At a high level, this specification details two non-exclusive approaches that can be employed to determine authority over telephone numbers with certificates. The first approach is to leverage the existing subject of the certificate to ascertain that the holder of the certificate is authorized to claim authority over a telephone number. The subject might be represented as a domain name in the subjectAltName, such as an "example.net" where that domain is known to relying parties as a carrier, or represented with other identifiers related to the operation of the telephone network, including Service Provider Codes (SPCs) such as Operating Company Numbers (OCNs) or Service Provider Identifiers (SPIDs) via the TN Authorization List specified in this document. A relying party could then employ an external data set or service that determines whether or not a specific telephone number is under the authority of the carrier identified as the subject of the certificate and use that to ascertain whether or not the carrier should have authority over a telephone number. Potentially, a certificate extension to convey the URI of such an information service trusted by the issuer of the certificate could be developed (though this specification does not propose one). Alternatively, some relying parties could form bilateral or multilateral trust relationships with peer carriers, trusting one another's assertions just as telephone carriers in the Signaling System 7 (SS7) network today rely on transitive trust when displaying the calling party telephone number received through SS7 signaling. The second approach is to extend the syntax of certificates to include a new attribute, defined here as the TN Authorization List, which contains a list of telephone numbers defining the scope of authority of the certificate. Relying parties, if they trust the issuer of the certificate as a source of authoritative information on telephone numbers, could therefore use the TN Authorization List instead of the subject of the certificate to make a decision about whether or not the signer has authority over a particular telephone number. The TN Authorization List could be provided in one of two ways: as a literal value in the certificate or as a network service that allows relying parties to query in real time to determine that a telephone number is in the scope of a certificate. Using the TN Authorization List rather than the certificate subject makes sense when, for example, for privacy reasons the certificate owner would prefer not to be identified, or in cases where the holder of the certificate does not participate in the sort of traditional carrier infrastructure that the first approach assumes.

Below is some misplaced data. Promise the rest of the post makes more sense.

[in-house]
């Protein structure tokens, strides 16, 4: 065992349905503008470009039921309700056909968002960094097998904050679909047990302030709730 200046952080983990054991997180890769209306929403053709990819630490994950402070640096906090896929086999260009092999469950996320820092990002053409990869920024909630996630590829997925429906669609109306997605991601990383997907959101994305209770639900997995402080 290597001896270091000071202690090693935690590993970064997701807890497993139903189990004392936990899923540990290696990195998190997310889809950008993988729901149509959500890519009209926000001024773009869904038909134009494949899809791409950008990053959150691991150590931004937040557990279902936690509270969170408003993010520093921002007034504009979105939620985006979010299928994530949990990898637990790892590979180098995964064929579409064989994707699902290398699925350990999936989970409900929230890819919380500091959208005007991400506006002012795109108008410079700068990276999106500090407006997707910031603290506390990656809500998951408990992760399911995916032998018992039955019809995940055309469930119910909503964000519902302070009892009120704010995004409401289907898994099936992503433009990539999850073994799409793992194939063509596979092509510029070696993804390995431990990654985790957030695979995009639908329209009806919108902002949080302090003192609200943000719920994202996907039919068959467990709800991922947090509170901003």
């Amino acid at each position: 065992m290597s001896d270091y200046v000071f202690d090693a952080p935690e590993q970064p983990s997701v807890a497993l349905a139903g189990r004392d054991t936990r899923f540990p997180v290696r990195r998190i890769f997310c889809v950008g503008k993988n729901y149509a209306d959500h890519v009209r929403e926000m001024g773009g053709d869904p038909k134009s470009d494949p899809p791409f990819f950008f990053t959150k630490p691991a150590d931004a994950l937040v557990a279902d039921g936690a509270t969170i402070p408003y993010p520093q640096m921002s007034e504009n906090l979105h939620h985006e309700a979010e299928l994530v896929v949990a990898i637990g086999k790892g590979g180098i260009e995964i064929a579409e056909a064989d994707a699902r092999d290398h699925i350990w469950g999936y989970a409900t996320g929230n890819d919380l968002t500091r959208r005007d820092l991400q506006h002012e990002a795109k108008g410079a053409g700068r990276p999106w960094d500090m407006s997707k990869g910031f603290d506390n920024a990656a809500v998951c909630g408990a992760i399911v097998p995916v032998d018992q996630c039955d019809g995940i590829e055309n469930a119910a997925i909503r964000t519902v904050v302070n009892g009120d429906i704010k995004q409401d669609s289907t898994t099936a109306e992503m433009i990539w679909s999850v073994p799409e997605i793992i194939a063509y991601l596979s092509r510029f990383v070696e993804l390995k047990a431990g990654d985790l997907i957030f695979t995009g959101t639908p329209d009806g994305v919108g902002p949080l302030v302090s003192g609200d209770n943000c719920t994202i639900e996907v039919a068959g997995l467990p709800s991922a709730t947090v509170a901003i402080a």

Top   ToC   RFC8226 - Page 5
   The first approach requires little change to existing Public Key
   Infrastructure (PKI) certificates; for the second approach, we must
   define an appropriate enrollment and authorization process.  For the
   purposes of STIR, the over-the-wire format specified in [RFC8224]
   accommodates either of these approaches: the methods for
   canonicalizing, for signing, for identifying and accessing the
   certificate, and so on remain the same; it is only the verifier
   behavior and authorization decision that will change, depending on
   the approach to telephone number authority taken by the certificate.
   For that reason, the two approaches are not mutually exclusive, and
   in fact a certificate issued to a traditional telephone network
   service provider could contain a TN Authorization List or not, were
   it supported by the CA issuing the credential.  Regardless of which
   approach is used, certificates that assert authority over telephone
   numbers are subject to the ordinary operational procedures that
   govern certificate use per [RFC5280].  This means that verification
   services must be mindful of the need to ensure that they trust the
   trust anchor that issued the certificate and that they have some
   means to determine the freshness of the certificate (see Section 10).

4. Certificate Usage with STIR